Sarah enrolled in an equine-assisted therapy program, to deal with traumatic events in her life and she admits to feeling unsure about the whole thing, but soon realized that having Chips the horse by her side, she was able to put her pain in the past.
Sarah was born into adoption at a private hospital in Orange County and was molested by her pre-school teacher at the age of three. Eighteen years of psychological and sexual abuse followed Sarah into adulthood, where the lingering devastation of her childhood spiralled into uncontrollable drug addiction and mental illness.
Sarah eventually surrendered to the streets, becoming homeless aged 19. She was living out of friends’ cars and public bathrooms until Pathways to Independence found her and gave her food, healthcare, education and a place to live. She is now five years sober, and is close to graduating from her sociology program at Cal-State Long Beach with a 4.0. Two years ago she was diagnosed with throat cancer, and after a determined battle against the disease, she is now in full remission.
Sarah makes contact with a horse. Photograph: Joshua Thaisen
To work through ongoing problems attached to her self-esteem, confidence and trust in other people, Sarah enrolled in an equine-assisted therapy program.
Horses make great companions for psychotherapy because they can mirror and respond to human behavior. Being herding animals, they rely on an acute stream of sensory data to sense safety or danger; they can also hear the human heartbeat within four feet, and research on heart-rate variability indicates that horses have a profound ability to synchronize their own heartbeat with that of human beings. When people are introduced to the herd environment for therapy, horses respond within the same spectrum of physical and emotional responses that govern their own behavior, allowing therapists an insight into the inner psychology of the client.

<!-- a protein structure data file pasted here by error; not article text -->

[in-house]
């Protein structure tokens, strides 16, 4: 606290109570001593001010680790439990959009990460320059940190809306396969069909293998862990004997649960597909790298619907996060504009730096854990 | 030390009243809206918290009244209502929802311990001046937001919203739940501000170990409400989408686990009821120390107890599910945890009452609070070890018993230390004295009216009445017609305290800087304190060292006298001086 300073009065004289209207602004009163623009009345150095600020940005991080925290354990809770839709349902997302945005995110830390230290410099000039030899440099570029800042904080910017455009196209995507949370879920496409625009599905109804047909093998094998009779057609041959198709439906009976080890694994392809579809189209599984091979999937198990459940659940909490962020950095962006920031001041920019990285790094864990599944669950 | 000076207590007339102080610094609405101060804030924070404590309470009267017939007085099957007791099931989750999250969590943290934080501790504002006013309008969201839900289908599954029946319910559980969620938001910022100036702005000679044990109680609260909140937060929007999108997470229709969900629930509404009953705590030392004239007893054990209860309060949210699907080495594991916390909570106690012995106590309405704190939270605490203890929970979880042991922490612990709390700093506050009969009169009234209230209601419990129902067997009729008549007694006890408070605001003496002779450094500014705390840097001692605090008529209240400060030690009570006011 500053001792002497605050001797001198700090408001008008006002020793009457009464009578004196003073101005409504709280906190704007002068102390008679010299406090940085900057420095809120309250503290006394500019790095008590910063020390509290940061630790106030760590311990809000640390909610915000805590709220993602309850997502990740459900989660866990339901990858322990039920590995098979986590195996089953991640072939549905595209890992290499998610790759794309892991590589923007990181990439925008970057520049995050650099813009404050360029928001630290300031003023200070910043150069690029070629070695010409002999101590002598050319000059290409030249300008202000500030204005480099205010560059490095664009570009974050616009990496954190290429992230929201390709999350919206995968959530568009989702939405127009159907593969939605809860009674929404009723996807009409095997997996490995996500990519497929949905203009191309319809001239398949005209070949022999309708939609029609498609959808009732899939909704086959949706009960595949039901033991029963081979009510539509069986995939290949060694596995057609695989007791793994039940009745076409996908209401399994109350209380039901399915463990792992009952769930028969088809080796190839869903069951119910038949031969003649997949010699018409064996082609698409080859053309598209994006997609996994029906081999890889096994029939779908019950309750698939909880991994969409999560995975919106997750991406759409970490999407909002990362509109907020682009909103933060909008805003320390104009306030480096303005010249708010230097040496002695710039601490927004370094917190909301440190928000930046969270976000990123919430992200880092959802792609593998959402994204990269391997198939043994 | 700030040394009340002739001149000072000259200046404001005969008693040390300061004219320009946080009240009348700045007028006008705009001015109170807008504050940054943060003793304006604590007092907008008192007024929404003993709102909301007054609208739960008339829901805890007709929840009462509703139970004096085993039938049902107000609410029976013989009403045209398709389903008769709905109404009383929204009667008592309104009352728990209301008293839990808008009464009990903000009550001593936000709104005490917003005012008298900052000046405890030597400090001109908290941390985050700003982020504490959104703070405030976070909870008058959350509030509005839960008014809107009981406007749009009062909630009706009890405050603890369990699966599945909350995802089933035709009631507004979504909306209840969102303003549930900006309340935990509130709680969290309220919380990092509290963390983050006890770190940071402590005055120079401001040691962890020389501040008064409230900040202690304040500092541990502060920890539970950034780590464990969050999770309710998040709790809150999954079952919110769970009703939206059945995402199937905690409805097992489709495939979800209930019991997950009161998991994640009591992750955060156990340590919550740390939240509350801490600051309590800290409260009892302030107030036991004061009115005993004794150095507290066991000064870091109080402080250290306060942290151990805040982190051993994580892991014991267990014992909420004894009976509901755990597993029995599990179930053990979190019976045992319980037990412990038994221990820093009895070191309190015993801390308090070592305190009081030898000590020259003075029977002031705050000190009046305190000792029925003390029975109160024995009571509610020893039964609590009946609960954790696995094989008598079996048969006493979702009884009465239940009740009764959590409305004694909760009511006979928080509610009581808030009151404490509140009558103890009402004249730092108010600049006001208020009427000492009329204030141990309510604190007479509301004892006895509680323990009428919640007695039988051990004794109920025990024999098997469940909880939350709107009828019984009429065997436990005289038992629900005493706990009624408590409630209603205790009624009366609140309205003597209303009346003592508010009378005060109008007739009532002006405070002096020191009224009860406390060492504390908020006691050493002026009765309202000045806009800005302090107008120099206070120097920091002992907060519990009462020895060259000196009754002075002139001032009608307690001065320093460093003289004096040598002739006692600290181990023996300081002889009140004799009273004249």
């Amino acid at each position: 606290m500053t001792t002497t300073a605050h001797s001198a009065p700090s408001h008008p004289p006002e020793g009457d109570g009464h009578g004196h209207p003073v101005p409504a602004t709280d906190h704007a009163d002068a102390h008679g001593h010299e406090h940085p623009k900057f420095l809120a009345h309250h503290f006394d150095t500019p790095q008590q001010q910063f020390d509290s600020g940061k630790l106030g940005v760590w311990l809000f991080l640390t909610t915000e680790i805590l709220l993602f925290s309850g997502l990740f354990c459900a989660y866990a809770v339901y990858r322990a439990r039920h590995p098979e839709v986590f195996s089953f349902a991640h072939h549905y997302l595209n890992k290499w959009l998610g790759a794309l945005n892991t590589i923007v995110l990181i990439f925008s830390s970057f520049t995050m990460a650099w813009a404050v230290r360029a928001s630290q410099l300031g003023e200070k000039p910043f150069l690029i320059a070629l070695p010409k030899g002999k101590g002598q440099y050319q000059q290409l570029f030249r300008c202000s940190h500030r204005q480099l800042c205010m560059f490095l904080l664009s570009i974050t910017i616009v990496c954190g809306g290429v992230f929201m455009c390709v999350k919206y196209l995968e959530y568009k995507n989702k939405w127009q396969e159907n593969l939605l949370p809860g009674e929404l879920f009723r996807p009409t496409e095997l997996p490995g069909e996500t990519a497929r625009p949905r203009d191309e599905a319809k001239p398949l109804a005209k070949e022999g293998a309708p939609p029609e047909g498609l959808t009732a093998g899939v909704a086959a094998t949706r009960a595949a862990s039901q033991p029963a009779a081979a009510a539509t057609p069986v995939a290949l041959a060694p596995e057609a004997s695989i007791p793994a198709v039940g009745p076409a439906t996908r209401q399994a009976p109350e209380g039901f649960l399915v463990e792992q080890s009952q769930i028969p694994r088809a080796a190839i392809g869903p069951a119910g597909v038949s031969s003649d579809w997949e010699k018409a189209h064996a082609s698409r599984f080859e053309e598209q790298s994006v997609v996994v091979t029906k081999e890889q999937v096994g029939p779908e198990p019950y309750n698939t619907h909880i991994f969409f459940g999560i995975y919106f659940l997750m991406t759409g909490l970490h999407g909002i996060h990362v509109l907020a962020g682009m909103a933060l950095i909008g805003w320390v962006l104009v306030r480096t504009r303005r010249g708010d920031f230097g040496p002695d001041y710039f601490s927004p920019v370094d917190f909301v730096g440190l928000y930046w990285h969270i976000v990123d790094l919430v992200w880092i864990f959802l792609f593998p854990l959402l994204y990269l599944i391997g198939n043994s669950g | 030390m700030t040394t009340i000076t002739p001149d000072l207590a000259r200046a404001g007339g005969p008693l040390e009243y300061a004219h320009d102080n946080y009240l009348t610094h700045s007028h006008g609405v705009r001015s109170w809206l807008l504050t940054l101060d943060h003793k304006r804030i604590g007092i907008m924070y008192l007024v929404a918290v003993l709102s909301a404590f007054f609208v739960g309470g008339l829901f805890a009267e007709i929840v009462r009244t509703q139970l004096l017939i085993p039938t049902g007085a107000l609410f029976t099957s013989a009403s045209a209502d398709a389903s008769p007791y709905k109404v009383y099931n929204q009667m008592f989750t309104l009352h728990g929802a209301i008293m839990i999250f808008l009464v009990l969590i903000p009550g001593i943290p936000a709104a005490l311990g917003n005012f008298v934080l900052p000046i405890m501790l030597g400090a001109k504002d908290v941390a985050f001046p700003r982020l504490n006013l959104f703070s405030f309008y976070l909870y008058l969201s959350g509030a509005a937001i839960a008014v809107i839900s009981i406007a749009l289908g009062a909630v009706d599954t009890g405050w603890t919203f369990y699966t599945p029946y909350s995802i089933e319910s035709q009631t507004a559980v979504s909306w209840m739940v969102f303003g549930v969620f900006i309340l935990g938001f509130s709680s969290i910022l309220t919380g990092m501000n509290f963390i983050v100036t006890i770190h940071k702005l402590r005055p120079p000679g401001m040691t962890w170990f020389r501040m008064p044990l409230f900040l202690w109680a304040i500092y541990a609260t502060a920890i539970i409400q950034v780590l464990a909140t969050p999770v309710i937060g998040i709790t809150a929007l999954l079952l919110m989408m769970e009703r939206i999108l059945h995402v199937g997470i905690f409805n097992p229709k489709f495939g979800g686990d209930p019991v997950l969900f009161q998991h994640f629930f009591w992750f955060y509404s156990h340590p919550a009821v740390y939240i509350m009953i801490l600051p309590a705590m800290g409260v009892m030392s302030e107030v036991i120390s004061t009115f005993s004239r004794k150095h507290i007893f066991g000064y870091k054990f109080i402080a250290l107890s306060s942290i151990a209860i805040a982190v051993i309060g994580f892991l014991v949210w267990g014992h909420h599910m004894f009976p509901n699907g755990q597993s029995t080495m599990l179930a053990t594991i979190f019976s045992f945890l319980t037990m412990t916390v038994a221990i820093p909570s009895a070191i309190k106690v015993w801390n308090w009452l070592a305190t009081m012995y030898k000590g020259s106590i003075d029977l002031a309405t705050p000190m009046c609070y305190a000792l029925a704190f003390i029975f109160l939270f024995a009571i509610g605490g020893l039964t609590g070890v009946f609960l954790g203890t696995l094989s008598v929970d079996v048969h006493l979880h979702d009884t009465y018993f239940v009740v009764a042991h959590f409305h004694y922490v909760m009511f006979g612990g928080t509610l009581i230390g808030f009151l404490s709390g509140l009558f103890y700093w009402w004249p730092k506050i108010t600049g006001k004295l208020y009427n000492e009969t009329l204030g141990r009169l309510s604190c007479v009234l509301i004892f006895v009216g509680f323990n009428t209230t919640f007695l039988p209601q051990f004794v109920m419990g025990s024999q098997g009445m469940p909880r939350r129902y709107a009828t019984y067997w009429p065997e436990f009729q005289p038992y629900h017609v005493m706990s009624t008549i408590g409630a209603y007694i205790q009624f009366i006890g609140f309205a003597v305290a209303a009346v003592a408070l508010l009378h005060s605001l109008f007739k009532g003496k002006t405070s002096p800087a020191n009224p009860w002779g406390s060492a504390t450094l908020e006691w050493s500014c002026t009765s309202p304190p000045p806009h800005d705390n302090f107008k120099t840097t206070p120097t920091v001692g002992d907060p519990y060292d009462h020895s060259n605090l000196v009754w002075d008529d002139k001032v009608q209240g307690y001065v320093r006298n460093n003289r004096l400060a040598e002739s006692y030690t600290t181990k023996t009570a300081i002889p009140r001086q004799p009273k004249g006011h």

As herd animals, horses respond to a person’s emotional state. Photograph: Joshua Thaisen
Sarah’s gaze searched the eyes of each horse. She established an immediate connection with Madonna, a 20-year-old mare trained by champion cowgirl Carol Rose in Texas. Caddes guided Sarah into a sensory exercise that stretched her comfort zone by feeling her way around Madonna’s body with her eyes closed.
It is common for people to feel intimidated by the sheer size and power of horses –weighing up to 2,000lb, horses can become metaphors for dealing with intimidating life circumstances. As Sarah developed more confidence, she assumed more control within the herd by leading Madonna from behind without the use of ropes or a whip – an instinctual method used by horses to push and lead each other.
“I was a little skeptical at first and I found the horses to be very intimidating. I didn’t know what was going to happen. I had no expectations … I made eye contact with Madonna and I felt immediately connected to her. The sensory exercise was really cool, it was scary, but it bridged the gap between me and the horse,” Sarah explained.
Therapy is administered out of the saddle, and the horses are at liberty to respond as they wish. Caddes believes that “you get more of an authentic response by giving the horse more freedom. It’s magnificent to be on the back of a horse, but it’s also magnificent to companion-walk with them when they choose to be with you.”
“I was in disbelief – I didn’t think I could have an emotional connection with a horse. I felt like I made a friend, there was a bond. It allowed for me to really get in touch with how I feel. If you’ve been hurt, sometimes it’s harder to be around other human beings – but there’s no judgment with a horse.”
She explained that “walking through her childhood” with the horses forced her to put her pain in the past, and helped her identify the person she hopes to become. Sarah also noted a considerable improvement in her communication skills and confidence as a direct result of this program.
Reflecting on the experience, Sarah is in awe of the horses, unable to articulate how healing the program was. “Words are so limiting sometimes,” she said with a smile.
Photograph: Joshua Thaisen
Full story can be found at The Guardian